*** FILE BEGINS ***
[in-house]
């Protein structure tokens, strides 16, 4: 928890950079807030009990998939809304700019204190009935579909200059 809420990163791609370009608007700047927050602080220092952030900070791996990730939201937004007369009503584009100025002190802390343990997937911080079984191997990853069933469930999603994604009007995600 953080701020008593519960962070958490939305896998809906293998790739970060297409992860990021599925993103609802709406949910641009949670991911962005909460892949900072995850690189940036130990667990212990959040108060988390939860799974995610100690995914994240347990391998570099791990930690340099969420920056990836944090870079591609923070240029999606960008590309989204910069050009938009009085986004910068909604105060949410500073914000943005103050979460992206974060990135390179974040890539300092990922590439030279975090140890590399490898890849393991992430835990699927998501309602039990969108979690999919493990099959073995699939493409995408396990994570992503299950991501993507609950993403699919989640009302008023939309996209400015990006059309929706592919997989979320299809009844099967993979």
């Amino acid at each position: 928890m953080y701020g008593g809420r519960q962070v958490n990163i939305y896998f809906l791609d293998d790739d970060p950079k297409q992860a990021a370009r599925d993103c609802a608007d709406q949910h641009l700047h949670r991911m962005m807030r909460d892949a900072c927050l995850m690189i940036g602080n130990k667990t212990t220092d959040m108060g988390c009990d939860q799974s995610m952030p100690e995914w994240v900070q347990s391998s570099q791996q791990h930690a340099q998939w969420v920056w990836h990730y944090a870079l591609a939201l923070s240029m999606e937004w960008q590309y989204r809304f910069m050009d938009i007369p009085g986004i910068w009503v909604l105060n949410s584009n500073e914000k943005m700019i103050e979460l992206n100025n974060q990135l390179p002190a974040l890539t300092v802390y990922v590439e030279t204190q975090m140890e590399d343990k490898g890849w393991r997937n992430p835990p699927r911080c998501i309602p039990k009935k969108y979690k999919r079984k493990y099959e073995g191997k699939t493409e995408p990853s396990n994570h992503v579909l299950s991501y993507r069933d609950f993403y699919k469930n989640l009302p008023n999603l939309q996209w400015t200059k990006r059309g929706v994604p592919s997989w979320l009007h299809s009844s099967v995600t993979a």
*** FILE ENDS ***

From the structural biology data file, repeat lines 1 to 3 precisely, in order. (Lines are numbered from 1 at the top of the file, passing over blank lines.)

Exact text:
[in-house]
């Protein structure tokens, strides 16, 4: 928890950079807030009990998939809304700019204190009935579909200059 809420990163791609370009608007700047927050602080220092952030900070791996990730939201937004007369009503584009100025002190802390343990997937911080079984191997990853069933469930999603994604009007995600 953080701020008593519960962070958490939305896998809906293998790739970060297409992860990021599925993103609802709406949910641009949670991911962005909460892949900072995850690189940036130990667990212990959040108060988390939860799974995610100690995914994240347990391998570099791990930690340099969420920056990836944090870079591609923070240029999606960008590309989204910069050009938009009085986004910068909604105060949410500073914000943005103050979460992206974060990135390179974040890539300092990922590439030279975090140890590399490898890849393991992430835990699927998501309602039990969108979690999919493990099959073995699939493409995408396990994570992503299950991501993507609950993403699919989640009302008023939309996209400015990006059309929706592919997989979320299809009844099967993979």
């Amino acid at each position: 928890m953080y701020g008593g809420r519960q962070v958490n990163i939305y896998f809906l791609d293998d790739d970060p950079k297409q992860a990021a370009r599925d993103c609802a608007d709406q949910h641009l700047h949670r991911m962005m807030r909460d892949a900072c927050l995850m690189i940036g602080n130990k667990t212990t220092d959040m108060g988390c009990d939860q799974s995610m952030p100690e995914w994240v900070q347990s391998s570099q791996q791990h930690a340099q998939w969420v920056w990836h990730y944090a870079l591609a939201l923070s240029m999606e937004w960008q590309y989204r809304f910069m050009d938009i007369p009085g986004i910068w009503v909604l105060n949410s584009n500073e914000k943005m700019i103050e979460l992206n100025n974060q990135l390179p002190a974040l890539t300092v802390y990922v590439e030279t204190q975090m140890e590399d343990k490898g890849w393991r997937n992430p835990p699927r911080c998501i309602p039990k009935k969108y979690k999919r079984k493990y099959e073995g191997k699939t493409e995408p990853s396990n994570h992503v579909l299950s991501y993507r069933d609950f993403y699919k469930n989640l009302p008023n999603l939309q996209w400015t200059k990006r059309g929706v994604p592919s997989w979320l009007h299809s009844s099967v995600t993979a």